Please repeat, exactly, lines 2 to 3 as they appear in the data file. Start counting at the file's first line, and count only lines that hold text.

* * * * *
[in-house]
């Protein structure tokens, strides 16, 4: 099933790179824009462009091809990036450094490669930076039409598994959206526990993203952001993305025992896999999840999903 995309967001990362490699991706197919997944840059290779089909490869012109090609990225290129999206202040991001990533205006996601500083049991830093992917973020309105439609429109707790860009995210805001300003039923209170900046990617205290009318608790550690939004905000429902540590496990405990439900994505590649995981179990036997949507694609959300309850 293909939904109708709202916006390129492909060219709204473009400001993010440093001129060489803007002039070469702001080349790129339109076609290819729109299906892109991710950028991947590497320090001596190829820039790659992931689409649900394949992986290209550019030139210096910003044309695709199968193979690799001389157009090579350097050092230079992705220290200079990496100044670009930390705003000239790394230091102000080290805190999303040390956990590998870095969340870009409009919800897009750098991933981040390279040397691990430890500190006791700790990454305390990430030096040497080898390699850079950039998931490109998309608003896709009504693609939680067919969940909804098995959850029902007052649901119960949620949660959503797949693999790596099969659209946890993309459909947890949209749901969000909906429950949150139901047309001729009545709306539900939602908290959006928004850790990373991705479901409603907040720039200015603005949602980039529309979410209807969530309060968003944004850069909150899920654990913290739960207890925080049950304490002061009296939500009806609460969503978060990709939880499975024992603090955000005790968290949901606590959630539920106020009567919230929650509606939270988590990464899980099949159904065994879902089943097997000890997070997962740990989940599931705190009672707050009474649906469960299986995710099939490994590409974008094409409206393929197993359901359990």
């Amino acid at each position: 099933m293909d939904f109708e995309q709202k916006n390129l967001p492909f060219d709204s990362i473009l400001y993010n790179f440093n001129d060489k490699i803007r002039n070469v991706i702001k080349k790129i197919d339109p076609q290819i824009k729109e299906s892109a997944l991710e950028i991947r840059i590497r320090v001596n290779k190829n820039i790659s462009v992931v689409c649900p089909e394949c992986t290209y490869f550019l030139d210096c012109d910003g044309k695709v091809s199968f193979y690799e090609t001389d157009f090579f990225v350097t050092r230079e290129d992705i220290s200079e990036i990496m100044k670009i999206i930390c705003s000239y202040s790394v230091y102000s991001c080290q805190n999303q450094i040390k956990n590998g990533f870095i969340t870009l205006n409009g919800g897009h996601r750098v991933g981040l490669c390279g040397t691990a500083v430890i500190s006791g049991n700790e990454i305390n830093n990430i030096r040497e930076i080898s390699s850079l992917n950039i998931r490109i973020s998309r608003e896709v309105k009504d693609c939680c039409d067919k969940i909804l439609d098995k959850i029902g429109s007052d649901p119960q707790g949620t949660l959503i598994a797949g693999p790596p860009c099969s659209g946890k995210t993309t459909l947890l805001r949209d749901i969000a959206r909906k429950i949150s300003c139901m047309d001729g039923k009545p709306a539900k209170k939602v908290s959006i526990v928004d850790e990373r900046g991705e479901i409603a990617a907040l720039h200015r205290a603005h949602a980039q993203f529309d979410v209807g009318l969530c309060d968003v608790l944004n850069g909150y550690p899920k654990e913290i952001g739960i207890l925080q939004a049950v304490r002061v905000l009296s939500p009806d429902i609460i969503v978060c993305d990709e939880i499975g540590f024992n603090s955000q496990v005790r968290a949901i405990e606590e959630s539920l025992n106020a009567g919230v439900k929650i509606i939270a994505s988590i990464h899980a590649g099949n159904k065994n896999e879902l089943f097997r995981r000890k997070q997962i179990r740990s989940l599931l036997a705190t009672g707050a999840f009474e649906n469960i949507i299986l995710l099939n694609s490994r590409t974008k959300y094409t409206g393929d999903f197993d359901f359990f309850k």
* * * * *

């Protein structure tokens, strides 16, 4: 099933790179824009462009091809990036450094490669930076039409598994959206526990993203952001993305025992896999999840999903 995309967001990362490699991706197919997944840059290779089909490869012109090609990225290129999206202040991001990533205006996601500083049991830093992917973020309105439609429109707790860009995210805001300003039923209170900046990617205290009318608790550690939004905000429902540590496990405990439900994505590649995981179990036997949507694609959300309850 293909939904109708709202916006390129492909060219709204473009400001993010440093001129060489803007002039070469702001080349790129339109076609290819729109299906892109991710950028991947590497320090001596190829820039790659992931689409649900394949992986290209550019030139210096910003044309695709199968193979690799001389157009090579350097050092230079992705220290200079990496100044670009930390705003000239790394230091102000080290805190999303040390956990590998870095969340870009409009919800897009750098991933981040390279040397691990430890500190006791700790990454305390990430030096040497080898390699850079950039998931490109998309608003896709009504693609939680067919969940909804098995959850029902007052649901119960949620949660959503797949693999790596099969659209946890993309459909947890949209749901969000909906429950949150139901047309001729009545709306539900939602908290959006928004850790990373991705479901409603907040720039200015603005949602980039529309979410209807969530309060968003944004850069909150899920654990913290739960207890925080049950304490002061009296939500009806609460969503978060990709939880499975024992603090955000005790968290949901606590959630539920106020009567919230929650509606939270988590990464899980099949159904065994879902089943097997000890997070997962740990989940599931705190009672707050009474649906469960299986995710099939490994590409974008094409409206393929197993359901359990």
């Amino acid at each position: 099933m293909d939904f109708e995309q709202k916006n390129l967001p492909f060219d709204s990362i473009l400001y993010n790179f440093n001129d060489k490699i803007r002039n070469v991706i702001k080349k790129i197919d339109p076609q290819i824009k729109e299906s892109a997944l991710e950028i991947r840059i590497r320090v001596n290779k190829n820039i790659s462009v992931v689409c649900p089909e394949c992986t290209y490869f550019l030139d210096c012109d910003g044309k695709v091809s199968f193979y690799e090609t001389d157009f090579f990225v350097t050092r230079e290129d992705i220290s200079e990036i990496m100044k670009i999206i930390c705003s000239y202040s790394v230091y102000s991001c080290q805190n999303q450094i040390k956990n590998g990533f870095i969340t870009l205006n409009g919800g897009h996601r750098v991933g981040l490669c390279g040397t691990a500083v430890i500190s006791g049991n700790e990454i305390n830093n990430i030096r040497e930076i080898s390699s850079l992917n950039i998931r490109i973020s998309r608003e896709v309105k009504d693609c939680c039409d067919k969940i909804l439609d098995k959850i029902g429109s007052d649901p119960q707790g949620t949660l959503i598994a797949g693999p790596p860009c099969s659209g946890k995210t993309t459909l947890l805001r949209d749901i969000a959206r909906k429950i949150s300003c139901m047309d001729g039923k009545p709306a539900k209170k939602v908290s959006i526990v928004d850790e990373r900046g991705e479901i409603a990617a907040l720039h200015r205290a603005h949602a980039q993203f529309d979410v209807g009318l969530c309060d968003v608790l944004n850069g909150y550690p899920k654990e913290i952001g739960i207890l925080q939004a049950v304490r002061v905000l009296s939500p009806d429902i609460i969503v978060c993305d990709e939880i499975g540590f024992n603090s955000q496990v005790r968290a949901i405990e606590e959630s539920l025992n106020a009567g919230v439900k929650i509606i939270a994505s988590i990464h899980a590649g099949n159904k065994n896999e879902l089943f097997r995981r000890k997070q997962i179990r740990s989940l599931l036997a705190t009672g707050a999840f009474e649906n469960i949507i299986l995710l099939n694609s490994r590409t974008k959300y094409t409206g393929d999903f197993d359901f359990f309850k």